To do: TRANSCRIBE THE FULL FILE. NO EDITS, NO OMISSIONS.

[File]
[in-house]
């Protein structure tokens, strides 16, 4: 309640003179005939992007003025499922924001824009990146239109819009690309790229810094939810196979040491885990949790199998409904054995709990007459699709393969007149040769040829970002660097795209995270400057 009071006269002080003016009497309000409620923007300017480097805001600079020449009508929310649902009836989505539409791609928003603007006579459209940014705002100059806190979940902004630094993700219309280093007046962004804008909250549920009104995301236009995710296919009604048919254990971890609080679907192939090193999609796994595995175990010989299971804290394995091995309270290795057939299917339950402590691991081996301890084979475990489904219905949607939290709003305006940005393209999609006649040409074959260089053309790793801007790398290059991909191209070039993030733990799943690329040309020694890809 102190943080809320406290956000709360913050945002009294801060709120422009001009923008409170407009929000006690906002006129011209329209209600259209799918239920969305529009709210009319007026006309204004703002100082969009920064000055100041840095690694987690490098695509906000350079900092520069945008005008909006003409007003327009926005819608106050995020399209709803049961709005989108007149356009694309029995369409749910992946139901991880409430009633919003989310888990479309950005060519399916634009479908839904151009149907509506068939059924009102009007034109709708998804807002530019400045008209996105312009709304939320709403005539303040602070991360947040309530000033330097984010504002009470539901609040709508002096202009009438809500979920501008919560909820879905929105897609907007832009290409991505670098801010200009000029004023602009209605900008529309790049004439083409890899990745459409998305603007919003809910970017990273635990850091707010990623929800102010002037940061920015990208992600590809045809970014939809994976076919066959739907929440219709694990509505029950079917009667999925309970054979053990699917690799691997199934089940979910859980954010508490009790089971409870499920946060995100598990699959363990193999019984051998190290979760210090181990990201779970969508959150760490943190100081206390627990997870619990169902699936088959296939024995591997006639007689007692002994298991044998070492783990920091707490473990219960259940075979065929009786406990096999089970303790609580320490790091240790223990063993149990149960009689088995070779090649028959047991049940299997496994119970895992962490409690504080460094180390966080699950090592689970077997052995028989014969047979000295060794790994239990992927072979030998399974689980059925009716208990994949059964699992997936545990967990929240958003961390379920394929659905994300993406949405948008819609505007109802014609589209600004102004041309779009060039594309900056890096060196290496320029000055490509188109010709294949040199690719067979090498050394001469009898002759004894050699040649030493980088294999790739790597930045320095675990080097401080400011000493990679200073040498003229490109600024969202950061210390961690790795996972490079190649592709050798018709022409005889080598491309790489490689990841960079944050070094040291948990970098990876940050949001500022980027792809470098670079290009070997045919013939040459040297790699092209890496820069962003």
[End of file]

[in-house]
């Protein structure tokens, strides 16, 4: 309640003179005939992007003025499922924001824009990146239109819009690309790229810094939810196979040491885990949790199998409904054995709990007459699709393969007149040769040829970002660097795209995270400057 009071006269002080003016009497309000409620923007300017480097805001600079020449009508929310649902009836989505539409791609928003603007006579459209940014705002100059806190979940902004630094993700219309280093007046962004804008909250549920009104995301236009995710296919009604048919254990971890609080679907192939090193999609796994595995175990010989299971804290394995091995309270290795057939299917339950402590691991081996301890084979475990489904219905949607939290709003305006940005393209999609006649040409074959260089053309790793801007790398290059991909191209070039993030733990799943690329040309020694890809 102190943080809320406290956000709360913050945002009294801060709120422009001009923008409170407009929000006690906002006129011209329209209600259209799918239920969305529009709210009319007026006309204004703002100082969009920064000055100041840095690694987690490098695509906000350079900092520069945008005008909006003409007003327009926005819608106050995020399209709803049961709005989108007149356009694309029995369409749910992946139901991880409430009633919003989310888990479309950005060519399916634009479908839904151009149907509506068939059924009102009007034109709708998804807002530019400045008209996105312009709304939320709403005539303040602070991360947040309530000033330097984010504002009470539901609040709508002096202009009438809500979920501008919560909820879905929105897609907007832009290409991505670098801010200009000029004023602009209605900008529309790049004439083409890899990745459409998305603007919003809910970017990273635990850091707010990623929800102010002037940061920015990208992600590809045809970014939809994976076919066959739907929440219709694990509505029950079917009667999925309970054979053990699917690799691997199934089940979910859980954010508490009790089971409870499920946060995100598990699959363990193999019984051998190290979760210090181990990201779970969508959150760490943190100081206390627990997870619990169902699936088959296939024995591997006639007689007692002994298991044998070492783990920091707490473990219960259940075979065929009786406990096999089970303790609580320490790091240790223990063993149990149960009689088995070779090649028959047991049940299997496994119970895992962490409690504080460094180390966080699950090592689970077997052995028989014969047979000295060794790994239990992927072979030998399974689980059925009716208990994949059964699992997936545990967990929240958003961390379920394929659905994300993406949405948008819609505007109802014609589209600004102004041309779009060039594309900056890096060196290496320029000055490509188109010709294949040199690719067979090498050394001469009898002759004894050699040649030493980088294999790739790597930045320095675990080097401080400011000493990679200073040498003229490109600024969202950061210390961690790795996972490079190649592709050798018709022409005889080598491309790489490689990841960079944050070094040291948990970098990876940050949001500022980027792809470098670079290009070997045919013939040459040297790699092209890496820069962003």